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Science 329 (5990): 403-404

Copyright © 2010 by the American Association for the Advancement of Science

Neuroscience

Seeing the Light of Day

Constance Cepko

Human beings are highly dependent on vision. It is our most well-developed and cherished sense, giving us color vision with high acuity during the day as well as excellent sensitivity at night. Vision begins with light reception by specialized cells in the retina, a thin sheet of neural tissue that lines the inside of the eyeball (1). Rod photoreceptors provide for sensitivity in dim light, whereas cone photoreceptors provide for color vision in bright light. Unfortunately, photoreceptors are very sensitive to genetic insults. Mutations in more than 200 genes can lead to blindness, more than 40 of which lead to the disease retinitis pigmentosa (2, 3). This disorder typically is due to a mutation in a gene expressed only in rods, and thus individuals with retinitis pigmentosa mutations are often born night-blind. Between ages 20 and 60, cone-mediated vision deteriorates (4), leading to total blindness. The poorly functioning cones in retinitis pigmentosa are the target of a potential gene therapy approach reported by Busskamp et al. on page 413 of this issue (5).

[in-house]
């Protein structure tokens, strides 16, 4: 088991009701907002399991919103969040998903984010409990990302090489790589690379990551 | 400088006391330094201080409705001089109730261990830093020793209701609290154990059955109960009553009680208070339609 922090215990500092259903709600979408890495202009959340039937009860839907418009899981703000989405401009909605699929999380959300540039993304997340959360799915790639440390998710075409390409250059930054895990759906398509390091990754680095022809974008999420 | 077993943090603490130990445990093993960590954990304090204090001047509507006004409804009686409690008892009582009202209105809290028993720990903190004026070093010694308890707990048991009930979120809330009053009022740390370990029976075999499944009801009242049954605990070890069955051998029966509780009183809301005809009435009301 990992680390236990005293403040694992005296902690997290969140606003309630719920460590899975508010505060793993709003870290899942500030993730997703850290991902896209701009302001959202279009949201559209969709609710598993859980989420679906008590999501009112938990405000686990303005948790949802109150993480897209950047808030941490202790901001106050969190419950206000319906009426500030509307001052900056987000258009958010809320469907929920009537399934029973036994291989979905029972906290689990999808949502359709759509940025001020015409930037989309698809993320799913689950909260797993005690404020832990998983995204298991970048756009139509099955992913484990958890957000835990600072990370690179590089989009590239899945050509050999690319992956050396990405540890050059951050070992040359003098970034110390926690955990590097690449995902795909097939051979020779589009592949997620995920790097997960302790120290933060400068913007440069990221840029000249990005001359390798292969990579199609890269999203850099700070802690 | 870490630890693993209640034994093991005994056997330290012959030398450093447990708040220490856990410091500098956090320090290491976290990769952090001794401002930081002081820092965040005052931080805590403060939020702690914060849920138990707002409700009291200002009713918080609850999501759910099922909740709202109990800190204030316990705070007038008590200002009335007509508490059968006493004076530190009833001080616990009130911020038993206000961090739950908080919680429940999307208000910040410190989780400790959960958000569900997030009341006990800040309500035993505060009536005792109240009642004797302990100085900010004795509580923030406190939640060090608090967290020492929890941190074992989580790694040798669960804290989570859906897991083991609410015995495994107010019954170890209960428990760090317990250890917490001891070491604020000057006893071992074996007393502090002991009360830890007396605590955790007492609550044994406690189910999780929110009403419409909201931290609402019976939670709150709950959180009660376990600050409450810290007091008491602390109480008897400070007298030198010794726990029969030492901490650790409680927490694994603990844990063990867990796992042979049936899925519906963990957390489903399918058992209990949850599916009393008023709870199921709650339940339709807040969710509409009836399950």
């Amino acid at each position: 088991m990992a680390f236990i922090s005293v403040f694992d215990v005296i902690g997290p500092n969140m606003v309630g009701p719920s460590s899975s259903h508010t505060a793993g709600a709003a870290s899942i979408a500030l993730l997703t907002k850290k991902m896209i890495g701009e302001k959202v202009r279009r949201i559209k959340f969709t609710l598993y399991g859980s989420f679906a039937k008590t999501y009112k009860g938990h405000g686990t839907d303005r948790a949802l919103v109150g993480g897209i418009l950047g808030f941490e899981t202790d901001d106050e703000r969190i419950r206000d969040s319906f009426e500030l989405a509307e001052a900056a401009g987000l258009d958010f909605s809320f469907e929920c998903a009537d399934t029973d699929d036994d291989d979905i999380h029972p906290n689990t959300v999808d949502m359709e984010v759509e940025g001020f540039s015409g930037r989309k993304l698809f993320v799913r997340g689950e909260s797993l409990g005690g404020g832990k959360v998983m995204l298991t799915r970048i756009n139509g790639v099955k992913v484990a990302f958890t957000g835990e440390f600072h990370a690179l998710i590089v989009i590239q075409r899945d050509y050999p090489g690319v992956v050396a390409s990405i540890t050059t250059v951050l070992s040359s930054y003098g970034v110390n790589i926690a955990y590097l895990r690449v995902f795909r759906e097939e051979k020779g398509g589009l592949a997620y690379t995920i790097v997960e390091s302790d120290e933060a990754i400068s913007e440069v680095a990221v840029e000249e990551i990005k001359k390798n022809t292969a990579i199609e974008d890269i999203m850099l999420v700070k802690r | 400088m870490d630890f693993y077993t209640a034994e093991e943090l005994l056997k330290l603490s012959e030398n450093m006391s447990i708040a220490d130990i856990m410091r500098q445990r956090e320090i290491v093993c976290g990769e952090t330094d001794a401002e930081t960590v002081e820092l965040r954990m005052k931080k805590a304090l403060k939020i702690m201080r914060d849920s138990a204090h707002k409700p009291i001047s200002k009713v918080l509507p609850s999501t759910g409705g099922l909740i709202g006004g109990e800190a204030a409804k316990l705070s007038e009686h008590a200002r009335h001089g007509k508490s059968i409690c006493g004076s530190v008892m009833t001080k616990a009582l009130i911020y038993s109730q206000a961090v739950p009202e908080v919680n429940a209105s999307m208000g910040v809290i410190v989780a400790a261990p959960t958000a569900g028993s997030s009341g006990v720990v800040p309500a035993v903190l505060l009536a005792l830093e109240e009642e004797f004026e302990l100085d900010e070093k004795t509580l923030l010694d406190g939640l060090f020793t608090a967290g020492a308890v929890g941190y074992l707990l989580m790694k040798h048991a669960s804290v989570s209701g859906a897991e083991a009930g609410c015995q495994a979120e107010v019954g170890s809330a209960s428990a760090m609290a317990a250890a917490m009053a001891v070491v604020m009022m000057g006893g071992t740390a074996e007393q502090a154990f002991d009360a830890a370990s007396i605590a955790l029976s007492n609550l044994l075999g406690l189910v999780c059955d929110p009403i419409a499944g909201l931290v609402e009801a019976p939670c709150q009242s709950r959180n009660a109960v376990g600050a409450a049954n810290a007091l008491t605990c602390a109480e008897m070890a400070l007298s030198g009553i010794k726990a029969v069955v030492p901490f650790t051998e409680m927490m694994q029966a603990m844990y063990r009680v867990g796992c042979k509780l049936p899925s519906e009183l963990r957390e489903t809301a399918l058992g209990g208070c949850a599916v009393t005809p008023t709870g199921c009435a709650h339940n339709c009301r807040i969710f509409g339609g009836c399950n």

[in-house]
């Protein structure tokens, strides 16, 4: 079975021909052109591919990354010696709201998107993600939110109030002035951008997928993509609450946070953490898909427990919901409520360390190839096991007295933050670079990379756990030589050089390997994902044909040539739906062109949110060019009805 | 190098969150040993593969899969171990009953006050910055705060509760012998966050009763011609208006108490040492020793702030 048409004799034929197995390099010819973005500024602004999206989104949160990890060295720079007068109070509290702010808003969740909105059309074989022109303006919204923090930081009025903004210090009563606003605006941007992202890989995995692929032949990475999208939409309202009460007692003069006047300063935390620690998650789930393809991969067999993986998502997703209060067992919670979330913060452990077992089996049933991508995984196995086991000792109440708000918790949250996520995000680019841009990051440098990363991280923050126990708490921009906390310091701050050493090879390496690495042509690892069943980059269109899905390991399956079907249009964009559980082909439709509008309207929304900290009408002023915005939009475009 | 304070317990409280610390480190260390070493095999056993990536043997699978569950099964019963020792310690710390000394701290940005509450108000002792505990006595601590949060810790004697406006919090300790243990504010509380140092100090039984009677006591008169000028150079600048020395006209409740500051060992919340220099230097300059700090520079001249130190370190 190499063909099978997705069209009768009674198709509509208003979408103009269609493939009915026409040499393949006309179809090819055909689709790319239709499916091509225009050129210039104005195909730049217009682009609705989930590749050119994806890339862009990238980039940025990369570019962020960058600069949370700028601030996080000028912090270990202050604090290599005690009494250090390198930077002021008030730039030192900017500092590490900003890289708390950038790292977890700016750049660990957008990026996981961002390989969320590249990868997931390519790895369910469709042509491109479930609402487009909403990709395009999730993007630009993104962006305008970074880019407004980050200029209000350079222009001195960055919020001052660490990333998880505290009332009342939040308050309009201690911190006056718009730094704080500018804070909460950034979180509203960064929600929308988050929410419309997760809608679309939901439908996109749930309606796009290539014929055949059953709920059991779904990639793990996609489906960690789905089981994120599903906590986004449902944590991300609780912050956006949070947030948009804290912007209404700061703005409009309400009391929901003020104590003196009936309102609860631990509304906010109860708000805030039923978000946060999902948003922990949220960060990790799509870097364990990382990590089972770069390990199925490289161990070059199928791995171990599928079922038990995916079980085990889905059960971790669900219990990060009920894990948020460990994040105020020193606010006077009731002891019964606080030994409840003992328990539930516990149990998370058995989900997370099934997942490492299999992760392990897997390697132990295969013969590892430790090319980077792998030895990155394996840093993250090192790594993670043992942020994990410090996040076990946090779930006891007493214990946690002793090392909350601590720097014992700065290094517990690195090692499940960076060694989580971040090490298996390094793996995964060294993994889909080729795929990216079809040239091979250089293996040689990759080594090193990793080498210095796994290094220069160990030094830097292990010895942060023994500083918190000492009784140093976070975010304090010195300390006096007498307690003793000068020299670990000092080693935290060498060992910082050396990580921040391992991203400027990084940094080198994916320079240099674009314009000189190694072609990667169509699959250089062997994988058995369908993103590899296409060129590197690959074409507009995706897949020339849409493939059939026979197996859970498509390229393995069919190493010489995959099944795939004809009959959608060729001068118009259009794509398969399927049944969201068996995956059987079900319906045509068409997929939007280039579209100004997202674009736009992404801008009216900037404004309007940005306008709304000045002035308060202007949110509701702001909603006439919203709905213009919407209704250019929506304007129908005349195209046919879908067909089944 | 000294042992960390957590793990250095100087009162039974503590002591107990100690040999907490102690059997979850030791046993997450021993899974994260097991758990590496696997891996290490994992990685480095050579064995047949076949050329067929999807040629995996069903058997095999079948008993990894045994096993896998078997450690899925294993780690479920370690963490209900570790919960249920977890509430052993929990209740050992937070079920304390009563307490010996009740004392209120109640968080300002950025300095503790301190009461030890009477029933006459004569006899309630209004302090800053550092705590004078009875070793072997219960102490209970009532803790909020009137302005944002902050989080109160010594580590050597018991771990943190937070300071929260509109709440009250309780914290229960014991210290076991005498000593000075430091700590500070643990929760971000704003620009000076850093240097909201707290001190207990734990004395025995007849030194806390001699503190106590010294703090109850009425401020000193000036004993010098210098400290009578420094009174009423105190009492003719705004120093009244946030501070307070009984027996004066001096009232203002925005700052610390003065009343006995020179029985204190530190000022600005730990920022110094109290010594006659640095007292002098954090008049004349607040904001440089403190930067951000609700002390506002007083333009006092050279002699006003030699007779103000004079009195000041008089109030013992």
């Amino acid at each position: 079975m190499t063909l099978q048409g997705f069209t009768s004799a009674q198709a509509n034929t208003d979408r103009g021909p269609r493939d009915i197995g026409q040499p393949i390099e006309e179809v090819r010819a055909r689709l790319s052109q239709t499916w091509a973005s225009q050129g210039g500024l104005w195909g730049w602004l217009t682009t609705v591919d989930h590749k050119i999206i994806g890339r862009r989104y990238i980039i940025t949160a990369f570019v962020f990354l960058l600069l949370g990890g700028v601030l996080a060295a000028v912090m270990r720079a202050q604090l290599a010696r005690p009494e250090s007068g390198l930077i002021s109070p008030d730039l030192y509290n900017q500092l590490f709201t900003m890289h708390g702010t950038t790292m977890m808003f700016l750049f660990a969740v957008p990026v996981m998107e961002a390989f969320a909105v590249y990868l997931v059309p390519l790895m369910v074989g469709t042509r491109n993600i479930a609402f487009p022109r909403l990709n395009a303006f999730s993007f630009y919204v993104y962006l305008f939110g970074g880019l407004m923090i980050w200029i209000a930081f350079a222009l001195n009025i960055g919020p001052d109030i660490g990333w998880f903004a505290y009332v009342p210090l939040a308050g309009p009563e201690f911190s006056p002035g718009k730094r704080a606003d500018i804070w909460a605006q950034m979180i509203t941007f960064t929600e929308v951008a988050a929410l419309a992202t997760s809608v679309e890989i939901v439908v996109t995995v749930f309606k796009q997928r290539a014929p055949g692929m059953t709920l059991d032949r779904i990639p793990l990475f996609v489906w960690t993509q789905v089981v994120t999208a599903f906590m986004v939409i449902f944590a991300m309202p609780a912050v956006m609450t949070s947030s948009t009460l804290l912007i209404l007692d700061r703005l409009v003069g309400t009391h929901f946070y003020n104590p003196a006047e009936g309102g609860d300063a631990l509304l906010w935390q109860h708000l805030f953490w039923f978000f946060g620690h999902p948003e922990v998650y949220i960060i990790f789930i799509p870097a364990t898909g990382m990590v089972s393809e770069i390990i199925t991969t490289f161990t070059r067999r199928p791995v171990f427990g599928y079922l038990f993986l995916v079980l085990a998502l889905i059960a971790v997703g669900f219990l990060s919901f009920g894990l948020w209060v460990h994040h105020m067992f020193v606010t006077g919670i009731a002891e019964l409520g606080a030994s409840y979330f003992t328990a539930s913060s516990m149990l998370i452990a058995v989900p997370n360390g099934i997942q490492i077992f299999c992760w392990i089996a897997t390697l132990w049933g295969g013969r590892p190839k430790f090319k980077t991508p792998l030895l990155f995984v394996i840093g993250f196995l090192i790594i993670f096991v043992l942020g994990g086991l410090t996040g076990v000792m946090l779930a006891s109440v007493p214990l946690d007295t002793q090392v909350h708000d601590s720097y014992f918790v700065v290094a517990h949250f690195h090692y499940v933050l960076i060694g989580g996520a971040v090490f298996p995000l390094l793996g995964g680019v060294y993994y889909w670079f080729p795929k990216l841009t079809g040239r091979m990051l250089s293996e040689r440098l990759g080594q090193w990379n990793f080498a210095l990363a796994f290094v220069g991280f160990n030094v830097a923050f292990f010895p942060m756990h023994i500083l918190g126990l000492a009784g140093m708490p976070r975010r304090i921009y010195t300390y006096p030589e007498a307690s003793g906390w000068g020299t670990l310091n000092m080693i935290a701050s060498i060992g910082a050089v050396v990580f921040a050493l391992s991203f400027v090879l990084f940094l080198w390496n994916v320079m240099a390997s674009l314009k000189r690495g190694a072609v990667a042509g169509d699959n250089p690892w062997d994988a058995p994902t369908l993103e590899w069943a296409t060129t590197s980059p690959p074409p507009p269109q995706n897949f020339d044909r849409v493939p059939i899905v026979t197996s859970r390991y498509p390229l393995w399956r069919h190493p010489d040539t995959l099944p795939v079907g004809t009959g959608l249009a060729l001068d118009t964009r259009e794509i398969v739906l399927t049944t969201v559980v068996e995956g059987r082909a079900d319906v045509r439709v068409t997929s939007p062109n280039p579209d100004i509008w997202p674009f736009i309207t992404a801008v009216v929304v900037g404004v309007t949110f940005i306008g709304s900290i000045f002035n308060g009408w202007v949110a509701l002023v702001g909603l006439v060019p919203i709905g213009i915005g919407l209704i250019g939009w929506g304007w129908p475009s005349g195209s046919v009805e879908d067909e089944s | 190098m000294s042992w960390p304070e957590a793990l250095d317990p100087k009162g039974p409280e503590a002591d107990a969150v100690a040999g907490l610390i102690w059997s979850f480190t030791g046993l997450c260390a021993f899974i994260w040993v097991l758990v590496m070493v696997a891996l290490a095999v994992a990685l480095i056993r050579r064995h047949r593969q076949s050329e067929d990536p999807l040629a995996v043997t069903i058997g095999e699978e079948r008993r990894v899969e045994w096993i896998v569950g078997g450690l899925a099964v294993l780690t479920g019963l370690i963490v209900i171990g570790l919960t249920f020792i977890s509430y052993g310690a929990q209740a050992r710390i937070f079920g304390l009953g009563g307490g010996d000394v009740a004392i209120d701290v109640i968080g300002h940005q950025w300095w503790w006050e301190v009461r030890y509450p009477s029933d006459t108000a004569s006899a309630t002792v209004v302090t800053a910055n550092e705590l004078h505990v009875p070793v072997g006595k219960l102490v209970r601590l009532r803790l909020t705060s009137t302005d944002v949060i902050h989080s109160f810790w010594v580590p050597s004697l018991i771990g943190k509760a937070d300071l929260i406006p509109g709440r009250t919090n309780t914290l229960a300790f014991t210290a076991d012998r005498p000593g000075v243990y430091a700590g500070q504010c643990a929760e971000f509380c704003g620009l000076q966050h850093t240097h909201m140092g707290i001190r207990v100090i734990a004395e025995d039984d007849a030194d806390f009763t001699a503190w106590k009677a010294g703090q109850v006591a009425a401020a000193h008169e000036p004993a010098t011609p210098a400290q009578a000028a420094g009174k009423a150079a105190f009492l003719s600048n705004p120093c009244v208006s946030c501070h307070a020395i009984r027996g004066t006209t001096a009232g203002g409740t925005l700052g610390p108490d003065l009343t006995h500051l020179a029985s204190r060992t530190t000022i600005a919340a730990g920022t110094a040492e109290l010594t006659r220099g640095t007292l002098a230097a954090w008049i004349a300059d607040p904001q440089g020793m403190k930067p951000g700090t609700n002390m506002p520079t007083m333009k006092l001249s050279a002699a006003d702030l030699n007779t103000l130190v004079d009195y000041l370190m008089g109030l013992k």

Department of Genetics and Department of Ophthalmology, Howard Hughes Medical Institute, Harvard Medical Schoo, Boston, MA 02115, USA.

E-mail: cepko{at}genetics.med.harvard.edu



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